Currently, Portia favoured a fuscia. It was so enchanting that she spent much of her time gazing at it. She didn’t know its specific name, only that full bloom was yet to come, since early autumn rather than summer brought out the very best in it. Small white flowers hung from long, thin, arcing branches, and at dusk it glowed; a bright spark of hope against the coming blackness.

She smiled to herself. He’d said good morning. She wanted to engage with him, to cultivate his affection. Portia didn’t know him, but her expert eye judged this man was no rambling rose or clambering clematis; instead, box hedging, slow and reliable.


Another morning, another walk. Was she crying? Larry thought she was, her lovely face buried in the dog, which was quiet for once. Dogs comprehended distress. He should ask her what was wrong, he knew, but didn’t want to intrude. Doing the wrong thing might spoil the little they shared. But she did seem very upset.

Larry decided to play it safe and keep walking, planning to change his route and come back this way. Then, if she was still crying, he could think again. But the idea of finally speaking with her properly was exciting. Suddenly, he couldn’t bear to wait any longer. Moments later, he was peering through the red bars and asking if she was okay.

She looked up and nodded. ‘Tough day.’

He smiled. She’d answered him. Her voice was charming. ‘Tough day? It’s only morning so it must have been terrible!’ Instantly, Larry felt stupid.

She smiled, weakly. ‘I mean the day ahead of me.’


She sighed and said nothing.

It was private, he decided, before nodding politely and not enquiring further. All he could say was that he hoped her day would improve. He was about to go when inspiration hit him; he could set things up. ‘See you tomorrow?’


But he wasn’t comfortable. It wasn’t right to simply leave this woman to her tears. Larry wanted to help, and whatever Mary thought about men and women and how they should be, soft or tough, dreamy or serious, he wanted to act. He needed this.

Larry took a breath. ‘Look. I can see something is wrong. You seem distressed. I want to help but you need to talk to me.’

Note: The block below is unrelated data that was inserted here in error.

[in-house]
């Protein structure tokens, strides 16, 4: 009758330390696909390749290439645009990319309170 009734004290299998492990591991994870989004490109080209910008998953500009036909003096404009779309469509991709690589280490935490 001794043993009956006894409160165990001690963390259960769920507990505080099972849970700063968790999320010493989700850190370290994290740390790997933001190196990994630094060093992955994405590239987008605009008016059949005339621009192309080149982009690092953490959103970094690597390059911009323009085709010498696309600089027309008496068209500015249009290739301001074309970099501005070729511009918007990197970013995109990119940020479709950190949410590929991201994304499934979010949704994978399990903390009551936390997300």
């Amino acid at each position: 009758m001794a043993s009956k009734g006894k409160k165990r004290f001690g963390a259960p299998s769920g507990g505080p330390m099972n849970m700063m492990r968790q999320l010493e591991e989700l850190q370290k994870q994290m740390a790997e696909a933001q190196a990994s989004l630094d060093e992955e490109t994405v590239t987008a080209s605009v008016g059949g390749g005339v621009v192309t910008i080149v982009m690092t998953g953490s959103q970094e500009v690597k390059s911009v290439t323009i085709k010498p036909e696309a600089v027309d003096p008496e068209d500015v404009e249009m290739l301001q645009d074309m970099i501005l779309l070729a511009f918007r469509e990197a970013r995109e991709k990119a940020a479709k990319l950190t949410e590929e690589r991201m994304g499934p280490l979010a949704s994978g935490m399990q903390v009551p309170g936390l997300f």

She looked at him sharply; not unkindly, but fast.

He was feeling both soft and strong, qualities which were bedfellows, he now decided. He would not tell Mary this.


‘If I told you,’ she stopped speaking as she moved towards the gate.

He waited, clutching the bars.

Portia settled a hand on a different bar, near his. ‘If you could help me.’


She shook her head. ‘No.’ It was a whisper, sounding hopeless.

‘What is it?’ He looked worried.

‘I shouldn’t have said anything.’

‘You haven’t said anything. Tell me.’

‘It’s not that easy.’

He slipped a hand over hers. ‘It is. Just speak.’

‘Okay then. He’ll never let me be. He’s like that, you see. He owns things.’ Tears came. He stared at her, silently, his face the picture of confusion. The pause threatened to be too long. Portia continued. ‘Disappear. That’s the only thing I could do. If I was dead I suppose I would disappear into the ground.’ She glanced at the garden.

‘Don’t say that,’ he protested.

‘I know how it sounds. You don’t even know me. I’m so sorry. Please excuse me. It’s just very hard sometimes. And the garden. I love it here.’

‘I know you do. I’ve seen you nearly every day for months.’

‘Six.’ She smiled, a shy, comfortable smile, tears stalled. ‘I’d better go. I need to tidy up.’ She wondered if she had misjudged this man. In her imaginings he took her away, but he was not making any move to help.

‘Open the gates,’ he said, as if reading her thoughts. ‘Do it. If it’s that bad, then do it right now. Open them and leave.’ He tugged them.